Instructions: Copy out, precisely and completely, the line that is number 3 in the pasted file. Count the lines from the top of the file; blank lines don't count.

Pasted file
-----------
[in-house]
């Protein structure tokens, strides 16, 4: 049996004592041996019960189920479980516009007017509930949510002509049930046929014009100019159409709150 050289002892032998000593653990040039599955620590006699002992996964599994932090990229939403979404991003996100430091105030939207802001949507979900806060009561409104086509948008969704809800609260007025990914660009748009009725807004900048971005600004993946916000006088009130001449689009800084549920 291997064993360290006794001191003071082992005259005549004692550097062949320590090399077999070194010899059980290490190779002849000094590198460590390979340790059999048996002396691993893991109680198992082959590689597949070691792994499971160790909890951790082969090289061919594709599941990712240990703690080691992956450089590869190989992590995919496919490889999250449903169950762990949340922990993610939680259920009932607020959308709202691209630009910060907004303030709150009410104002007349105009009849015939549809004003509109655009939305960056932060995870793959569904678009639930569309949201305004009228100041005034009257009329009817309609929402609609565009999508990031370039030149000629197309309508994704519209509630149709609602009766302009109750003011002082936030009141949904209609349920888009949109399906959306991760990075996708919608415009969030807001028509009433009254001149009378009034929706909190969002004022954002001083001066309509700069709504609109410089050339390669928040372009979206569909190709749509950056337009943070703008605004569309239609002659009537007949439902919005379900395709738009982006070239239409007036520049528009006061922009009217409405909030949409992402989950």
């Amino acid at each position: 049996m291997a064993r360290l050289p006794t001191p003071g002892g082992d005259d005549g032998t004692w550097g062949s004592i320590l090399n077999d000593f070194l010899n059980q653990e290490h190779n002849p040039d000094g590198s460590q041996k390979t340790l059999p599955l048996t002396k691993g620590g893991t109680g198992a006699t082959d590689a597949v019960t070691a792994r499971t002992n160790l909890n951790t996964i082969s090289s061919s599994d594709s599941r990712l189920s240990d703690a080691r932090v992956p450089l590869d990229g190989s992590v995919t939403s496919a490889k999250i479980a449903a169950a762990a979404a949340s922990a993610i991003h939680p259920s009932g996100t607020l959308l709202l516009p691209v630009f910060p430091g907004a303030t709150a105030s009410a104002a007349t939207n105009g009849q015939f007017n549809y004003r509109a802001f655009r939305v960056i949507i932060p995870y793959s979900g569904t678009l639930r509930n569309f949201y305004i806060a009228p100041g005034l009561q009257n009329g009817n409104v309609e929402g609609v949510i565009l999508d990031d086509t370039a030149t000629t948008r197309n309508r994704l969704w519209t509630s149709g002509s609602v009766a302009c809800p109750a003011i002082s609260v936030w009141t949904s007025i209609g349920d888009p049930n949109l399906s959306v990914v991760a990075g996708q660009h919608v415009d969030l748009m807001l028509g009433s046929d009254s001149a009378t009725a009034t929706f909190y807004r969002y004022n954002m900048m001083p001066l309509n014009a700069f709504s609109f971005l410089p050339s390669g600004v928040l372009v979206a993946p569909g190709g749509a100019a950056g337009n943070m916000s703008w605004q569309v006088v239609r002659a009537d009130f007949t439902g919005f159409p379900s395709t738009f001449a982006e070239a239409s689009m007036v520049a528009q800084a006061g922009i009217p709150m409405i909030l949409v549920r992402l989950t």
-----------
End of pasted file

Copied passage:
């Amino acid at each position: 049996m291997a064993r360290l050289p006794t001191p003071g002892g082992d005259d005549g032998t004692w550097g062949s004592i320590l090399n077999d000593f070194l010899n059980q653990e290490h190779n002849p040039d000094g590198s460590q041996k390979t340790l059999p599955l048996t002396k691993g620590g893991t109680g198992a006699t082959d590689a597949v019960t070691a792994r499971t002992n160790l909890n951790t996964i082969s090289s061919s599994d594709s599941r990712l189920s240990d703690a080691r932090v992956p450089l590869d990229g190989s992590v995919t939403s496919a490889k999250i479980a449903a169950a762990a979404a949340s922990a993610i991003h939680p259920s009932g996100t607020l959308l709202l516009p691209v630009f910060p430091g907004a303030t709150a105030s009410a104002a007349t939207n105009g009849q015939f007017n549809y004003r509109a802001f655009r939305v960056i949507i932060p995870y793959s979900g569904t678009l639930r509930n569309f949201y305004i806060a009228p100041g005034l009561q009257n009329g009817n409104v309609e929402g609609v949510i565009l999508d990031d086509t370039a030149t000629t948008r197309n309508r994704l969704w519209t509630s149709g002509s609602v009766a302009c809800p109750a003011i002082s609260v936030w009141t949904s007025i209609g349920d888009p049930n949109l399906s959306v990914v991760a990075g996708q660009h919608v415009d969030l748009m807001l028509g009433s046929d009254s001149a009378t009725a009034t929706f909190y807004r969002y004022n954002m900048m001083p001066l309509n014009a700069f709504s609109f971005l410089p050339s390669g600004v928040l372009v979206a993946p569909g190709g749509a100019a950056g337009n943070m916000s703008w605004q569309v006088v239609r002659a009537d009130f007949t439902g919005f159409p379900s395709t738009f001449a982006e070239a239409s689009m007036v520049a528009q800084a006061g922009i009217p709150m409405i909030l949409v549920r992402l989950t």